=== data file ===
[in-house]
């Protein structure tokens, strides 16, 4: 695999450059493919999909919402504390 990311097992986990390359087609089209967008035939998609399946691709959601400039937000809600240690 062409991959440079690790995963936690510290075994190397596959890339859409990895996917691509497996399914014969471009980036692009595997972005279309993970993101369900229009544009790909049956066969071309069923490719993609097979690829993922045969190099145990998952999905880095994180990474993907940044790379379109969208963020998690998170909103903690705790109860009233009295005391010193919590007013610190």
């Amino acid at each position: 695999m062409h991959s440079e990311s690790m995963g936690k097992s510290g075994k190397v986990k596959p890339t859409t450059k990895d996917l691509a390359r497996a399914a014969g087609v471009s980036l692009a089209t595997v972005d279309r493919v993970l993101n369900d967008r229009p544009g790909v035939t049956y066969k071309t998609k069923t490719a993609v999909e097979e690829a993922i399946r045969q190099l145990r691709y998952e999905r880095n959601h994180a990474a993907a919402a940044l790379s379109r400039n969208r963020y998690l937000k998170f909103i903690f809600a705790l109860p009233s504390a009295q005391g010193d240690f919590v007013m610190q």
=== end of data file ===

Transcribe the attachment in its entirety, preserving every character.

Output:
[in-house]
């Protein structure tokens, strides 16, 4: 695999450059493919999909919402504390 990311097992986990390359087609089209967008035939998609399946691709959601400039937000809600240690 062409991959440079690790995963936690510290075994190397596959890339859409990895996917691509497996399914014969471009980036692009595997972005279309993970993101369900229009544009790909049956066969071309069923490719993609097979690829993922045969190099145990998952999905880095994180990474993907940044790379379109969208963020998690998170909103903690705790109860009233009295005391010193919590007013610190």
């Amino acid at each position: 695999m062409h991959s440079e990311s690790m995963g936690k097992s510290g075994k190397v986990k596959p890339t859409t450059k990895d996917l691509a390359r497996a399914a014969g087609v471009s980036l692009a089209t595997v972005d279309r493919v993970l993101n369900d967008r229009p544009g790909v035939t049956y066969k071309t998609k069923t490719a993609v999909e097979e690829a993922i399946r045969q190099l145990r691709y998952e999905r880095n959601h994180a990474a993907a919402a940044l790379s379109r400039n969208r963020y998690l937000k998170f909103i903690f809600a705790l109860p009233s504390a009295q005391g010193d240690f919590v007013m610190q």